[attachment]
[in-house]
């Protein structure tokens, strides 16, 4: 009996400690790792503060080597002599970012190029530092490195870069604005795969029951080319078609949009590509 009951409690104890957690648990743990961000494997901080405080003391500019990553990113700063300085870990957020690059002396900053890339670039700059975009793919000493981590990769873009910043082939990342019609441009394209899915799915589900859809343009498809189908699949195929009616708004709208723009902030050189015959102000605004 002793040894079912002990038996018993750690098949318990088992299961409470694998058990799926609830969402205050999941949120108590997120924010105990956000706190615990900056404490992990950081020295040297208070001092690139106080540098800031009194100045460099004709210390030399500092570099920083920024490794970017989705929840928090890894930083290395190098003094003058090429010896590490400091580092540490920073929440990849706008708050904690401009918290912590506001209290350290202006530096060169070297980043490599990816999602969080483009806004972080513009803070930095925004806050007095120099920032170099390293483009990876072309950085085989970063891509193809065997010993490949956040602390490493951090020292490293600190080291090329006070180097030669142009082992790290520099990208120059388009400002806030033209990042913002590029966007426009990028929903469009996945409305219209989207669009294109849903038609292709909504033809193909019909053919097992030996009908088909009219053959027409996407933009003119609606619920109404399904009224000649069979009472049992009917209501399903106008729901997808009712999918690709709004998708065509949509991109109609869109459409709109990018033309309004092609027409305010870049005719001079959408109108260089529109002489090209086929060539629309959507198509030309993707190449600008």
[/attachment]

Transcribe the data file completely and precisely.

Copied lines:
[in-house]
């Protein structure tokens, strides 16, 4: 009996400690790792503060080597002599970012190029530092490195870069604005795969029951080319078609949009590509 009951409690104890957690648990743990961000494997901080405080003391500019990553990113700063300085870990957020690059002396900053890339670039700059975009793919000493981590990769873009910043082939990342019609441009394209899915799915589900859809343009498809189908699949195929009616708004709208723009902030050189015959102000605004 002793040894079912002990038996018993750690098949318990088992299961409470694998058990799926609830969402205050999941949120108590997120924010105990956000706190615990900056404490992990950081020295040297208070001092690139106080540098800031009194100045460099004709210390030399500092570099920083920024490794970017989705929840928090890894930083290395190098003094003058090429010896590490400091580092540490920073929440990849706008708050904690401009918290912590506001209290350290202006530096060169070297980043490599990816999602969080483009806004972080513009803070930095925004806050007095120099920032170099390293483009990876072309950085085989970063891509193809065997010993490949956040602390490493951090020292490293600190080291090329006070180097030669142009082992790290520099990208120059388009400002806030033209990042913002590029966007426009990028929903469009996945409305219209989207669009294109849903038609292709909504033809193909019909053919097992030996009908088909009219053959027409996407933009003119609606619920109404399904009224000649069979009472049992009917209501399903106008729901997808009712999918690709709004998708065509949509991109109609869109459409709109990018033309309004092609027409305010870049005719001079959408109108260089529109002489090209086929060539629309959507198509030309993707190449600008």